The story of my Murray Bucket List

Column by Taylor Grace Suiter

I took out my phone at some point during Miss Murray State University my freshman year, opened Notepad and started my Murray Bucket List. During the now defunct on-stage question portion, a contestant was asked about what items were on her Murray Bucket List.

She said, “To meet the love of my life here and nail our shoes to the Shoe Tree!”

I started typing my own, Shoe Tree-less list. The items range from the simple “Eat at Victor’s Sandwiches,” to the far-fetched “Ride Racer One,” to the nerve-wracking “Perform stand-up at J’s Open Mic night.”

It’s my last semester and out of the eleven items I wrote down that day, I’ve only checked off two.

Luckily for me, I’ve tasted a bit of the inherent freedom that comes with seniorhood, and it’s this “senior year, no regrets” spirit that has me determined to check the nine remaining items off my list.

Now that I realize that nobody cares nearly as much as I thought they did for the past three years, the idea of getting on Burrito Shack’s “Punisher” wall seems a lot less embarrassing and a lot more delicious.

While Murray isn’t the most metropolitan locale on the map, you’d be surprised at how many times you’ll catch yourself saying, “I should do that sometime!” without ever getting around to it.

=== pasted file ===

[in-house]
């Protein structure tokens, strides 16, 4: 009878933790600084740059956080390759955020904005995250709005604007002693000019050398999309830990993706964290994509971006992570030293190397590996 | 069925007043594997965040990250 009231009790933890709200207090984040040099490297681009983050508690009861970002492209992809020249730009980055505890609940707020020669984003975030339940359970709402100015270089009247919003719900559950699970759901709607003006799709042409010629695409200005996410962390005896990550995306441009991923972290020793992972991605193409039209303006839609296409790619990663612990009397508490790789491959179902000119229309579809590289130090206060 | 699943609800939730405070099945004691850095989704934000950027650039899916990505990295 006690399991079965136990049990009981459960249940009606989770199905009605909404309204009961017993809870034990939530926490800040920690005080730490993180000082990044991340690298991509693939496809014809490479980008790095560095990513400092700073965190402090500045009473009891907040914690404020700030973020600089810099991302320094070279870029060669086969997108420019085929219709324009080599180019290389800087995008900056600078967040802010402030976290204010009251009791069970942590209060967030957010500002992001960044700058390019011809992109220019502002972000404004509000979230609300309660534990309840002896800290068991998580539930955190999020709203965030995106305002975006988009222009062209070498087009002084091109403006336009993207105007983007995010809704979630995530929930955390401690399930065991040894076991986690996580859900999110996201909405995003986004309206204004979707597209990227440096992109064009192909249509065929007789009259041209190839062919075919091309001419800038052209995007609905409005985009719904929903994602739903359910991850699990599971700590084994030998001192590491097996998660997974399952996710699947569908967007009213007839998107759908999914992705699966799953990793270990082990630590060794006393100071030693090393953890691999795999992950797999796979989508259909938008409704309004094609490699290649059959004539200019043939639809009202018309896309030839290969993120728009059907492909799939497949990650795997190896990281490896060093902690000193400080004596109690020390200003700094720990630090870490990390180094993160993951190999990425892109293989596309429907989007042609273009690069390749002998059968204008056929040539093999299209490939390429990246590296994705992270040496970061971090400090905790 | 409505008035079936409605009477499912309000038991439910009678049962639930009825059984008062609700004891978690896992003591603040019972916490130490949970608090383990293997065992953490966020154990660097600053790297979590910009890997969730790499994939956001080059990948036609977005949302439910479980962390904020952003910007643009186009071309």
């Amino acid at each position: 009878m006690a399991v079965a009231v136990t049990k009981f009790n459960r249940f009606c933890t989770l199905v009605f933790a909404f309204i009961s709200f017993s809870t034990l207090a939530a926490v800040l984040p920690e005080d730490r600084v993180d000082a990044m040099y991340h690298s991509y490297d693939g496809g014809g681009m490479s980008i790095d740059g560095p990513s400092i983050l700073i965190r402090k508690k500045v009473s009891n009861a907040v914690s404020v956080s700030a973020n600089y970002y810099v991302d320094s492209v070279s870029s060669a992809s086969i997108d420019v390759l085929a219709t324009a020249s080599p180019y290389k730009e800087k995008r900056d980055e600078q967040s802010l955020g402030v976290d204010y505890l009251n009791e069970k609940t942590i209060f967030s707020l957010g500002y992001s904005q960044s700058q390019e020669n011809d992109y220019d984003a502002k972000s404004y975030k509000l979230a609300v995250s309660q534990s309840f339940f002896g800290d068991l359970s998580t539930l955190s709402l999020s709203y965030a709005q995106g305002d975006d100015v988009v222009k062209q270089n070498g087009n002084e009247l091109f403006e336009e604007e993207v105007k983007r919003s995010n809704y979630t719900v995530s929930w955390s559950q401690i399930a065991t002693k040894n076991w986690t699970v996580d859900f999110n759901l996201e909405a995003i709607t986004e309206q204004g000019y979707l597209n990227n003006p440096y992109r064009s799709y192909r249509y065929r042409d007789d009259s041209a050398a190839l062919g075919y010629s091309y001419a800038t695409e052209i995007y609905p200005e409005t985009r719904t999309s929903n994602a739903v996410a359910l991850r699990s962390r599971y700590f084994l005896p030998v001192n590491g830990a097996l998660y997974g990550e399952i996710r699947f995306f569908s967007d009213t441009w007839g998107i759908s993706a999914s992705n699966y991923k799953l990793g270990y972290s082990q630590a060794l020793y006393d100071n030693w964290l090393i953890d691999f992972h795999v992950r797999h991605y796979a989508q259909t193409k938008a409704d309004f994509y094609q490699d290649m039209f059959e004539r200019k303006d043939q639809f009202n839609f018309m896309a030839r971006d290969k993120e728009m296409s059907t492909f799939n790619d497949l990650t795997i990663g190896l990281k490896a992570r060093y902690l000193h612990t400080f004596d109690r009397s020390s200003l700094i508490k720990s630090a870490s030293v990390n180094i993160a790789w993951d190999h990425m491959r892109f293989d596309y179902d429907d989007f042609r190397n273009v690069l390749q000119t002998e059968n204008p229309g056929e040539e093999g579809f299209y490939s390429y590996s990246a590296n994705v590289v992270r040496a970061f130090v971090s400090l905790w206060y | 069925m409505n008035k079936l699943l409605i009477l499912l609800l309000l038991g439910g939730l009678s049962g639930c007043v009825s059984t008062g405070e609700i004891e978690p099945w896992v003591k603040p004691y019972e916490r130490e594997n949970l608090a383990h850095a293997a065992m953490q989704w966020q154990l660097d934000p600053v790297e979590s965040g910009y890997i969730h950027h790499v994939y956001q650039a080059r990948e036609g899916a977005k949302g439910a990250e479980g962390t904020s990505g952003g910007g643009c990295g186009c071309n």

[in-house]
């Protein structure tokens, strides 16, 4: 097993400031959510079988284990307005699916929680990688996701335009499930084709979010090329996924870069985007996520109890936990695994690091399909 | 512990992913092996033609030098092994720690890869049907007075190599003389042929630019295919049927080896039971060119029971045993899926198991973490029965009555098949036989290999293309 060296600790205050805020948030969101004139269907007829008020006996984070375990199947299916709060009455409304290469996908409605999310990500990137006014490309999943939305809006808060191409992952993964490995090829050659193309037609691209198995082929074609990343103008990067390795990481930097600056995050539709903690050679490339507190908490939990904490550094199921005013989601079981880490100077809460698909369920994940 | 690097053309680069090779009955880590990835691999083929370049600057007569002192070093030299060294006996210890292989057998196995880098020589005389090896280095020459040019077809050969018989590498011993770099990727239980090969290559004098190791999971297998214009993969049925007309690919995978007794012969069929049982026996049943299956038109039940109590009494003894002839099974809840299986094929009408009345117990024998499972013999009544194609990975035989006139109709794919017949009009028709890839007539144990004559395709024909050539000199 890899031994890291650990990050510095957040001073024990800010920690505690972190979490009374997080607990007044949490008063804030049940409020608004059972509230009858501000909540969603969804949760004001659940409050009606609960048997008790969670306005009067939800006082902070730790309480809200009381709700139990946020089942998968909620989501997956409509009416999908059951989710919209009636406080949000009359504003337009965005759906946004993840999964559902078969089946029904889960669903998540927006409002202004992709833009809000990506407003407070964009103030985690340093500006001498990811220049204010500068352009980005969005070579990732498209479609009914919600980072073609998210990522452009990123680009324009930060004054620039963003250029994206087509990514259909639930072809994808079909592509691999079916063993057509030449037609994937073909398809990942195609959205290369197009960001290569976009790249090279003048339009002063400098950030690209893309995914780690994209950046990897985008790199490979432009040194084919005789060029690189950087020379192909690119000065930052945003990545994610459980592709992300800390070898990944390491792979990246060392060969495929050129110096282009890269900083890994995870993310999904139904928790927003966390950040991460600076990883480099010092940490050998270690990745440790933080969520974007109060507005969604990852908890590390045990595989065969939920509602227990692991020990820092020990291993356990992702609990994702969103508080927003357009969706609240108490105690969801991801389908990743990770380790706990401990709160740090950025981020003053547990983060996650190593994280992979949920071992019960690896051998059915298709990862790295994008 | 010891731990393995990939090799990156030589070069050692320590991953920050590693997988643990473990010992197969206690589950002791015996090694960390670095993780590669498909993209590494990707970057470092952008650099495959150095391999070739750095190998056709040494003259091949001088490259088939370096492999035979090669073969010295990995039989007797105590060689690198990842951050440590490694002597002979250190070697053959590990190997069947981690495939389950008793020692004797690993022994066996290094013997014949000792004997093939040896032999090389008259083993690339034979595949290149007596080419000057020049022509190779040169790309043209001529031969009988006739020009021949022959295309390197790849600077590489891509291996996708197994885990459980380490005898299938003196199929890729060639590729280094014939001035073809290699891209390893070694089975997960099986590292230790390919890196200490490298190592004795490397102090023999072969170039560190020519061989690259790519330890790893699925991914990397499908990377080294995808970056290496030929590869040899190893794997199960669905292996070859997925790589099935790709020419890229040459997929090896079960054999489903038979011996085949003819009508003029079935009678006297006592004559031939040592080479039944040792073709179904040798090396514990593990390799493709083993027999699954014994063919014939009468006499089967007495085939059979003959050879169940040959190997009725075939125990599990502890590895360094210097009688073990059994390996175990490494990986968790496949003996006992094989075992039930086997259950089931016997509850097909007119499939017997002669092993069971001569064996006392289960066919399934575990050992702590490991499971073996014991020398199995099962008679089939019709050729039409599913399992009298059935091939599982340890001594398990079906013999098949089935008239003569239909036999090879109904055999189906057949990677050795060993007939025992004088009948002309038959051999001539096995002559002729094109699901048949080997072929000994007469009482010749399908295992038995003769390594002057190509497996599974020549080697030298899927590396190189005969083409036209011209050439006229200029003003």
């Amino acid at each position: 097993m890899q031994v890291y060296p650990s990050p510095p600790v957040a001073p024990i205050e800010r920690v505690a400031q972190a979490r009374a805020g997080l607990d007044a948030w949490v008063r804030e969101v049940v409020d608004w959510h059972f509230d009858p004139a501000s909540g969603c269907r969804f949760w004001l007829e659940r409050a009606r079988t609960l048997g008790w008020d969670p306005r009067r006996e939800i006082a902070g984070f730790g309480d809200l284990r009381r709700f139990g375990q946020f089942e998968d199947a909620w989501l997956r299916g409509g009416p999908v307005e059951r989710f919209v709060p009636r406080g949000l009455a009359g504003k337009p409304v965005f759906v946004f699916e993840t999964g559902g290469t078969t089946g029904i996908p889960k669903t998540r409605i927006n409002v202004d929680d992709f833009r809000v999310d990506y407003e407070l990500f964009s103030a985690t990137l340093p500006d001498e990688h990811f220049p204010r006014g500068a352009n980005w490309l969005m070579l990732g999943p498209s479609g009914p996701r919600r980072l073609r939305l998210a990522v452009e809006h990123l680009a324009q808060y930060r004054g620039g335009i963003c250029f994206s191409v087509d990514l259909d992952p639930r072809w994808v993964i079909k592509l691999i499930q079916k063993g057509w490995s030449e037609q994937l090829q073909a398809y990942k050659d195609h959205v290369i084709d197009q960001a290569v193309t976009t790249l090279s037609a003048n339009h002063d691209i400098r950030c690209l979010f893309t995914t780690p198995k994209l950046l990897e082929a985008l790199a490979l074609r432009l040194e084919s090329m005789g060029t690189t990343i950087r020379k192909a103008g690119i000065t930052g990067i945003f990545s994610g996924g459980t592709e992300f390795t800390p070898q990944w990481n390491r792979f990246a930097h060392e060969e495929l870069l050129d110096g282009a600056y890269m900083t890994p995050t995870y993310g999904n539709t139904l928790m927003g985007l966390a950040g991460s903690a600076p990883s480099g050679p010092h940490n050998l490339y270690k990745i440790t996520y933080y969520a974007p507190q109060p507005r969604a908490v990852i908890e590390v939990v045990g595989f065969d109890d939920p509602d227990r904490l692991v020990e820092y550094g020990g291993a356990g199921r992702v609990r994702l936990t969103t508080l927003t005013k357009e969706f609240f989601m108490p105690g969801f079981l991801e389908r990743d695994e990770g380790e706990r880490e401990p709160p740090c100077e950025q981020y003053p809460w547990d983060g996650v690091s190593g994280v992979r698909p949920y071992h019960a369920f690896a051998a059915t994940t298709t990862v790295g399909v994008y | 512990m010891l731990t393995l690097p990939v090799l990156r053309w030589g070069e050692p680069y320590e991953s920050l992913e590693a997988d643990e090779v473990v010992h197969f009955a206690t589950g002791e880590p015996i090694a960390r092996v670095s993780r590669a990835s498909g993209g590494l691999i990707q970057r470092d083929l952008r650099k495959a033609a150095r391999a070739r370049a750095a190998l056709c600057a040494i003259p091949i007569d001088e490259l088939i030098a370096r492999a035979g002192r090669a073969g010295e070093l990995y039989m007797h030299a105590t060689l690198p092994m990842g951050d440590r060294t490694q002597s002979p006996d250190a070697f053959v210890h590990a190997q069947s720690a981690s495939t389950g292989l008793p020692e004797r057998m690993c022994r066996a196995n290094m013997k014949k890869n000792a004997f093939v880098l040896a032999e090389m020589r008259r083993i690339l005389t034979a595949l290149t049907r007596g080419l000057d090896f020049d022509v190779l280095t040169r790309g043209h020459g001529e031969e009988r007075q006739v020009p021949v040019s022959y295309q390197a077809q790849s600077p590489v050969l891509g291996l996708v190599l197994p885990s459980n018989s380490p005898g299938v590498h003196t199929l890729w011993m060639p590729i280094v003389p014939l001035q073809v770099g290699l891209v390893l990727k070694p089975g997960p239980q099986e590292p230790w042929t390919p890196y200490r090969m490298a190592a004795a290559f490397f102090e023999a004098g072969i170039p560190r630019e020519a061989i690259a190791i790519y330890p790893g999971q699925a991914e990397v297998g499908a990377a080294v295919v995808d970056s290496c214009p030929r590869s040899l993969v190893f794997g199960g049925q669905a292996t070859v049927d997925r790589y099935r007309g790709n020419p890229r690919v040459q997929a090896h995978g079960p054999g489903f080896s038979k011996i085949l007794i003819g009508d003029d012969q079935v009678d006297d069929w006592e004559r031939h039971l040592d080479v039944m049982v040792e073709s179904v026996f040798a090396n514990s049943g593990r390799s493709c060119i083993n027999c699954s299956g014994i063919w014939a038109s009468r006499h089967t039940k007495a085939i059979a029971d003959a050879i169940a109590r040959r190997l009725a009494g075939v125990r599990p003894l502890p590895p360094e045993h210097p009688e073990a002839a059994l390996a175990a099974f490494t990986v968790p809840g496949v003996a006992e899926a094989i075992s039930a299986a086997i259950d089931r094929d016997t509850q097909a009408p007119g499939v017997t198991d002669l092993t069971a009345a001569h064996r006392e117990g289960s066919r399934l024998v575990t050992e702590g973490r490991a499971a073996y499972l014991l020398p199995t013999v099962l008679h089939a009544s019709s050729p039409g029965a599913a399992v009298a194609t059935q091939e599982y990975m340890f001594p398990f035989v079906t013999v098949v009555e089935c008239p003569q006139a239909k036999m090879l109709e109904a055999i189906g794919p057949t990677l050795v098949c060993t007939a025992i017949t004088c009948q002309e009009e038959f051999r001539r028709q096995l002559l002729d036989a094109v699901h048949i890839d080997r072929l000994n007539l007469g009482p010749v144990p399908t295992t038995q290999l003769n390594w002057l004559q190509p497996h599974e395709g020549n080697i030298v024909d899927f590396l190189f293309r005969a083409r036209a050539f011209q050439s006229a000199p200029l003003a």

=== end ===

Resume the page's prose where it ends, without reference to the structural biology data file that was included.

The Bucket List adds personal accountability into the mix.

You’ve always wanted to check out the Farmers’ Market? Add it to your list. See a laser light show at the Planetarium in LBL? Bullet point.

If we are to believe that many hand-painted canvases hanging in women’s bedrooms are true, then it’s the things you don’t do that become regrets.

I remember walking into Pogue to check “Study in the old library” off my list, and thinking “This has been here this whole time?!” Imagine how hard I would be kicking myself if I had waited until this year.

We make lots of promises to ourselves about what college will be like – how we’ll join all the clubs, make 4.0s, how we’ll finally break out of our high school shells and how it’ll be the best four years of our lives.

However, the best four years of your life don’t happen without action.

The time is passing, regardless of whether you decide to start checking off items or not.

Sometimes being passive and not making a choice can become your choice, too.

For instance, everyone talked about how cool the inside of Ordway Hall was, and I used to think, “I should check that out!”

But it was torn down before I ever stepped foot inside.

Seeing the interior of a building which apparently had half-levels and pretty floors was no longer an option.

Once I walk the stage in May, the opportunities to watch Campus Lights, study abroad and take a ceramics class decrease significantly.

Four years is a long time, but thankfully, it’s a finite time.

Your final semester will quickly sneak up on you – walk the stage with a fully-checked list, not listless “what ifs.”